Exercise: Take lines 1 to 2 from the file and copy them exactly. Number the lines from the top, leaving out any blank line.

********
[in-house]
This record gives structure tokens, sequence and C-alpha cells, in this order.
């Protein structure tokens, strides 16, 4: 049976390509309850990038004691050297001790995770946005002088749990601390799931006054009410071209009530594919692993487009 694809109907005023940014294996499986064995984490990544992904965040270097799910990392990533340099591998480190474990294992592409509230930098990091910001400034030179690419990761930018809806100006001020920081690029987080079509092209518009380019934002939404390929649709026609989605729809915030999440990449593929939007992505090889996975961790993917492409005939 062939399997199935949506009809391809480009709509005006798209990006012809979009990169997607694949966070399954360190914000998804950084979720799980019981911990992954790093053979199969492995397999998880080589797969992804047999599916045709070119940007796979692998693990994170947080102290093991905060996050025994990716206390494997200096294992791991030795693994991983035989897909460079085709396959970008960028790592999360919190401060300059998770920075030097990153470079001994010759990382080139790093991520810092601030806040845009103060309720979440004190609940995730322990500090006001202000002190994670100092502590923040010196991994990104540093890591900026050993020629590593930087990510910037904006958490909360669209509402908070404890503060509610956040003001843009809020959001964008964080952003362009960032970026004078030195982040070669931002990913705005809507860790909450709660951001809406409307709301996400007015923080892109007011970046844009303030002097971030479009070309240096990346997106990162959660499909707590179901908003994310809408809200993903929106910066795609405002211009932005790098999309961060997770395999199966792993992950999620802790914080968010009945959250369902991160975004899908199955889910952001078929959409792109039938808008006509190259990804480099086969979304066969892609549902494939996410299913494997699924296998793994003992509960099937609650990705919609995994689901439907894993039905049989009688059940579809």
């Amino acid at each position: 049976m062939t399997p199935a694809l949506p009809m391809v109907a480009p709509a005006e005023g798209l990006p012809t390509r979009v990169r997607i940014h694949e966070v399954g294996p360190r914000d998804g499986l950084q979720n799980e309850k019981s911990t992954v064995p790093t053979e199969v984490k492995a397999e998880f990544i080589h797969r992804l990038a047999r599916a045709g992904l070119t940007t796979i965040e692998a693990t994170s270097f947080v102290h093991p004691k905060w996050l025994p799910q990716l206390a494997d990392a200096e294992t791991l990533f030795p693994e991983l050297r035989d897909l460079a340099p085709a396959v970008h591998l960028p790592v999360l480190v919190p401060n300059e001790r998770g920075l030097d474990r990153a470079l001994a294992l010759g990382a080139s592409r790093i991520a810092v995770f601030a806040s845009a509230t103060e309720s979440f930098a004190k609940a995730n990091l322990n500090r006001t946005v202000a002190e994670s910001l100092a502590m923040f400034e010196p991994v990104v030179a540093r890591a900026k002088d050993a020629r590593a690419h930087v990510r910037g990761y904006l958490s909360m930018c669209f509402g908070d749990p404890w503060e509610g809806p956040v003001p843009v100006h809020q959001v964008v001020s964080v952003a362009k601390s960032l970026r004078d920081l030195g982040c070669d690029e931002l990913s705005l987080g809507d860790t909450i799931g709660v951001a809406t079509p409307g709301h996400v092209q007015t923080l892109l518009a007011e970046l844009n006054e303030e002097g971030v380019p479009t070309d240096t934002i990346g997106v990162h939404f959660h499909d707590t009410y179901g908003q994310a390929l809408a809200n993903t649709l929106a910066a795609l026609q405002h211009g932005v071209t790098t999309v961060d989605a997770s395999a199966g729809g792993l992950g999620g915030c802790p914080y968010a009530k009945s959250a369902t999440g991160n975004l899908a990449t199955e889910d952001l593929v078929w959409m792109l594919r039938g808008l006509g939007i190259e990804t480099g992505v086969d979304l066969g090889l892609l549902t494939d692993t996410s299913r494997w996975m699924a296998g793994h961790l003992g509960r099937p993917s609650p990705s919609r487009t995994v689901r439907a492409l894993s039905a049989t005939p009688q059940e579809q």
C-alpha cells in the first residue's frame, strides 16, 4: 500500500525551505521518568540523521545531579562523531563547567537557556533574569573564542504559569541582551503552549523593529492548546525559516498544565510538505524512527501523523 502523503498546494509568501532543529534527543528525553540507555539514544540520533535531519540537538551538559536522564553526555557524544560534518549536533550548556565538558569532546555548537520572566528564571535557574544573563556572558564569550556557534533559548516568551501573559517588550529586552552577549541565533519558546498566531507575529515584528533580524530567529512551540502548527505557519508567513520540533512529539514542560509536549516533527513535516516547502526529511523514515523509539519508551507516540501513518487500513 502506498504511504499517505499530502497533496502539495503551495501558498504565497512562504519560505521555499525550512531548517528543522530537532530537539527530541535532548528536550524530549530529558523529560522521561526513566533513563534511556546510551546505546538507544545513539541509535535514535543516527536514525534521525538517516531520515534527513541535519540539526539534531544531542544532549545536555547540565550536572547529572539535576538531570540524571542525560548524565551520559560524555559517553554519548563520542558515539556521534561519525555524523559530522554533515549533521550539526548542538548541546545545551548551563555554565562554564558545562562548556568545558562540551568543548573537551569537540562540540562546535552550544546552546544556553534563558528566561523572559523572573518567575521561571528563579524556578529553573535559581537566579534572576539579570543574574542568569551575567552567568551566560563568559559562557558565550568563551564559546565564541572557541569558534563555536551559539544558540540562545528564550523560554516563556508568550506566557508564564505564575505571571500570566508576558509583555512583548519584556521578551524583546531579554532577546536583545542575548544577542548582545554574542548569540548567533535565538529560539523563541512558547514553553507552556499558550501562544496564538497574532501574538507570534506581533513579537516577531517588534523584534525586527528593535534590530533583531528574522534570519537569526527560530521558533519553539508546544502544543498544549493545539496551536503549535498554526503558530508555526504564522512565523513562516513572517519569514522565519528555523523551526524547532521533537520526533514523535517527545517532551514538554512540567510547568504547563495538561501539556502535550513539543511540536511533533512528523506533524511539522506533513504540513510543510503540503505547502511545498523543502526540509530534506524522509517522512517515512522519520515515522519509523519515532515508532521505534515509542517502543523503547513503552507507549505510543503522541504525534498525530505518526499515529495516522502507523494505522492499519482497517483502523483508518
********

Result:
[in-house]
This record gives structure tokens, sequence and C-alpha cells, in this order.